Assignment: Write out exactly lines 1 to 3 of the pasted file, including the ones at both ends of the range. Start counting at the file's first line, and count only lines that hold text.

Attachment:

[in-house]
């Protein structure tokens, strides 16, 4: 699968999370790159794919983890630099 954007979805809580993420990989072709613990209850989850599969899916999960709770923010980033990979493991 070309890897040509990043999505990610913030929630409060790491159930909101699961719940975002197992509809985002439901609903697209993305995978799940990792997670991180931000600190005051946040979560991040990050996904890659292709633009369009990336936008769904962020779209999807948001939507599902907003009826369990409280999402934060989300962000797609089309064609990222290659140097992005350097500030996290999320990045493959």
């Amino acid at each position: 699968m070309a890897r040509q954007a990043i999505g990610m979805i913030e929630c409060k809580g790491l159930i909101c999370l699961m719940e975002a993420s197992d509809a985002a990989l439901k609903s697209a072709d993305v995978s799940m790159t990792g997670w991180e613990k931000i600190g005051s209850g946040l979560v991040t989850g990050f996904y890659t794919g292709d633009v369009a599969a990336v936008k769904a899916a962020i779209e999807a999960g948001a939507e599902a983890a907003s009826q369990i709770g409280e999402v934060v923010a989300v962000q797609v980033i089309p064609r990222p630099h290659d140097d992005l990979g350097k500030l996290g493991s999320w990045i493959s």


[in-house]
């Protein structure tokens, strides 16, 4: 699968999370790159794919983890630099 954007979805809580993420990989072709613990209850989850599969899916999960709770923010980033990979493991 070309890897040509990043999505990610913030929630409060790491159930909101699961719940975002197992509809985002439901609903697209993305995978799940990792997670991180931000600190005051946040979560991040990050996904890659292709633009369009990336936008769904962020779209999807948001939507599902907003009826369990409280999402934060989300962000797609089309064609990222290659140097992005350097500030996290999320990045493959």
């Amino acid at each position: 699968m070309a890897r040509q954007a990043i999505g990610m979805i913030e929630c409060k809580g790491l159930i909101c999370l699961m719940e975002a993420s197992d509809a985002a990989l439901k609903s697209a072709d993305v995978s799940m790159t990792g997670w991180e613990k931000i600190g005051s209850g946040l979560v991040t989850g990050f996904y890659t794919g292709d633009v369009a599969a990336v936008k769904a899916a962020i779209e999807a999960g948001a939507e599902a983890a907003s009826q369990i709770g409280e999402v934060v923010a989300v962000q797609v980033i089309p064609r990222p630099h290659d140097d992005l990979g350097k500030l996290g493991s999320w990045i493959s």